Ferriter third at Big Sky Championships

FLAGSTAFF, Ariz. — Day Four. That’s all that was left. Montana State Track and Field gave their literal and proverbial all at the Big Sky Conference Outdoor Track and Field Championships in Flagstaff, Arizona, on Saturday… and it was worth it. While they may not have come up with that first place Big Sky trophy, the men and women bested the preseason polls. The men’s second place finish is their best since the 2012 season when MSU hosted the event and the women came in third.

The MSU men held their own over the course of the meet, sitting in first place after the third day and ended up with the runner-up trophy behind meet host Northern Arizona. The Bobcats finished with 118 points to NAU’s 151. The women finished in third place behind NAU and Montana, earning 110 total points.

Like the previous day, the hammer throw started off the fourth and final day on Northern Arizona’s campus. Butte Central graduate Sean “Diesel” Ferriter finished third overall, earning his first All-Big Sky finish of his ever-improving career. He measured a toss of 197-08 (60.26m).

After a very busy three days, Jeff Mohl competed in his final individual event, with no finish lower than fourth. While his may have run out, placing sixth overall in the high jump, he still managed another PR with a height of 6-08.75 (2.05m), bookending an unbelievable conference career. His 141 points marks the highest number of points scored by a Bobcat at the Big Sky Conference meet.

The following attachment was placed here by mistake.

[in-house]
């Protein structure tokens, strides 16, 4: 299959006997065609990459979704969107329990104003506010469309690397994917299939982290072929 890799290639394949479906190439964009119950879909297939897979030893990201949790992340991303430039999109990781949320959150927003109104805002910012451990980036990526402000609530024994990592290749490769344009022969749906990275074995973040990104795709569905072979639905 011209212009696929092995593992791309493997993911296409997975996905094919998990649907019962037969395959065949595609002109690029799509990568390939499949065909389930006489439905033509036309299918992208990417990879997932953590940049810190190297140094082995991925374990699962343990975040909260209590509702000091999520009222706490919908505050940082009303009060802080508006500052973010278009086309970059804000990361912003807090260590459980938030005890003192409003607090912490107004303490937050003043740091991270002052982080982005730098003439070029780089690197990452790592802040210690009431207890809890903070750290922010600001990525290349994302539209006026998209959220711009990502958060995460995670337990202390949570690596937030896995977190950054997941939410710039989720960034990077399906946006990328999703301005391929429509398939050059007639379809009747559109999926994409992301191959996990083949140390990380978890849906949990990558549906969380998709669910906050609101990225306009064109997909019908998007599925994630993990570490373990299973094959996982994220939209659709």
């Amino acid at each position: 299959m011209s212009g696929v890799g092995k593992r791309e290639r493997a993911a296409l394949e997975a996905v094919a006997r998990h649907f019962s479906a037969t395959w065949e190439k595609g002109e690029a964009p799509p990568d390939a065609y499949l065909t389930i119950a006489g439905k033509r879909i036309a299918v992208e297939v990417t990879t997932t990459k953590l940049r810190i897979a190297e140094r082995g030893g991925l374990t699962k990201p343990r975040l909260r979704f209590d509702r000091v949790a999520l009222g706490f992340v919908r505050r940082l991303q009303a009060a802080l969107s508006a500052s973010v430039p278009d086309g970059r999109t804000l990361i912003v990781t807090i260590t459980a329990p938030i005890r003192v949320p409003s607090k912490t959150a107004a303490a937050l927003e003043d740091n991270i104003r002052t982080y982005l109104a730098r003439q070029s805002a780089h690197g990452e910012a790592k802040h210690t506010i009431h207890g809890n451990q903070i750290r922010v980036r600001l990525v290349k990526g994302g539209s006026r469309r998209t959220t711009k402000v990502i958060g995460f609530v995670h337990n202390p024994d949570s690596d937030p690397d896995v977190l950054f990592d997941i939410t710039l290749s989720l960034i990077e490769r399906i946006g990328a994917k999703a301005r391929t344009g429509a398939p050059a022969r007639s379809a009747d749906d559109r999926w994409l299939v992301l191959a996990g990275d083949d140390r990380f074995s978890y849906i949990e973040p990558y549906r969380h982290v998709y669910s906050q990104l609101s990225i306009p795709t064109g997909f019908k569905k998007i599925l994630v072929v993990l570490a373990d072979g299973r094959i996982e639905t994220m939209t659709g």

The women’s javelin did not produce any points for MSU but it did have a few notable lifetime bests. Leslie Gappa was MSU’s top finisher, coming in ninth place, just out of point contention with a throw of139-02 (42.41m).Dawn Blevins came in 10th place with her PR throw of 138-10 (42.31m), followed by Brittnee Grimstad in 16th and Danielle Muri in 19th place.

Casey Teska picked up her second consecutive Big Sky finish, placing second in the pole vault. She tied her all-time best height, launching herself to 13-01.75 (4.01m). Libby Madison recorded her best finish, coming in fourth alongside a PR of her own at 12-04 (3.76m). Sami Risa and Amy Rovira placed 10th and 15th, respectively.

Kevin Close earned the final field points of the day in the triple jump. Taking third in the triple jump, he tied his lifetime best jump of 47-10.50 (14.59m) for his first All-Big Sky performance.

Kristi VandeBergh kept the point coming for MSU, placing sixth in the shot put. She uncorked a season-best throw of 46-06.75 (14.19m).

The 4×100 relay always sets off a spark in the running events, especially on the final day of the meet. The men’s relay came in sixth in 41.31, still earning valuable points for the Blue and Gold.

With two new programs records under their belts this season, the women’s 4×100 quarter of Chelsea Bourque, Iris Hardarson, Paige Squire and Chantel Jaeger, felt that third time is a charm. Their All-Big Sky finish, placing third, and collective time of 45.75 marks another program best, improving from their 46.34 just one week ago.